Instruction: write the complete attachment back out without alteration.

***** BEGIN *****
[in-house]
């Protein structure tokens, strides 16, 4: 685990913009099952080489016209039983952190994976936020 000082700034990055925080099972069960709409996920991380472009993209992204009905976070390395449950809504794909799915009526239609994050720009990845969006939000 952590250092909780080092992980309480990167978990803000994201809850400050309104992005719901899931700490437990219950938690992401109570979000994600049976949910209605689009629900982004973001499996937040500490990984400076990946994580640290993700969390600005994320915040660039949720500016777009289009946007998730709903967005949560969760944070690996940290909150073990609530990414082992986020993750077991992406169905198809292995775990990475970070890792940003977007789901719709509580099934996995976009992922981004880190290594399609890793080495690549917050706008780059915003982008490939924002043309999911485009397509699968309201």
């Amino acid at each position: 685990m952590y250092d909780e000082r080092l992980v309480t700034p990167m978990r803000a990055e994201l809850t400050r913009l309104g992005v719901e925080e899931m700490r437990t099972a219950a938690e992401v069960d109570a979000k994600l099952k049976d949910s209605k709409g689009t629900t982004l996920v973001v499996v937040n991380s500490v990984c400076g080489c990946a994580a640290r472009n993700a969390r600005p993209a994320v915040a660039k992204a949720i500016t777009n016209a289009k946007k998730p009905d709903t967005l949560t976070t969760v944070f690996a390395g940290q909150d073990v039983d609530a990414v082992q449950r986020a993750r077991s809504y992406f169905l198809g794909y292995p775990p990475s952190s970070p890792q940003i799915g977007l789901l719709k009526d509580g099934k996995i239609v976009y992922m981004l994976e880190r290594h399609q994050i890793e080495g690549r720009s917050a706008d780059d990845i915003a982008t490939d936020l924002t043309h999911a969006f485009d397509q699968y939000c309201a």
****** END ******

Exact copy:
[in-house]
């Protein structure tokens, strides 16, 4: 685990913009099952080489016209039983952190994976936020 000082700034990055925080099972069960709409996920991380472009993209992204009905976070390395449950809504794909799915009526239609994050720009990845969006939000 952590250092909780080092992980309480990167978990803000994201809850400050309104992005719901899931700490437990219950938690992401109570979000994600049976949910209605689009629900982004973001499996937040500490990984400076990946994580640290993700969390600005994320915040660039949720500016777009289009946007998730709903967005949560969760944070690996940290909150073990609530990414082992986020993750077991992406169905198809292995775990990475970070890792940003977007789901719709509580099934996995976009992922981004880190290594399609890793080495690549917050706008780059915003982008490939924002043309999911485009397509699968309201």
């Amino acid at each position: 685990m952590y250092d909780e000082r080092l992980v309480t700034p990167m978990r803000a990055e994201l809850t400050r913009l309104g992005v719901e925080e899931m700490r437990t099972a219950a938690e992401v069960d109570a979000k994600l099952k049976d949910s209605k709409g689009t629900t982004l996920v973001v499996v937040n991380s500490v990984c400076g080489c990946a994580a640290r472009n993700a969390r600005p993209a994320v915040a660039k992204a949720i500016t777009n016209a289009k946007k998730p009905d709903t967005l949560t976070t969760v944070f690996a390395g940290q909150d073990v039983d609530a990414v082992q449950r986020a993750r077991s809504y992406f169905l198809g794909y292995p775990p990475s952190s970070p890792q940003i799915g977007l789901l719709k009526d509580g099934k996995i239609v976009y992922m981004l994976e880190r290594h399609q994050i890793e080495g690549r720009s917050a706008d780059d990845i915003a982008t490939d936020l924002t043309h999911a969006f485009d397509q699968y939000c309201a």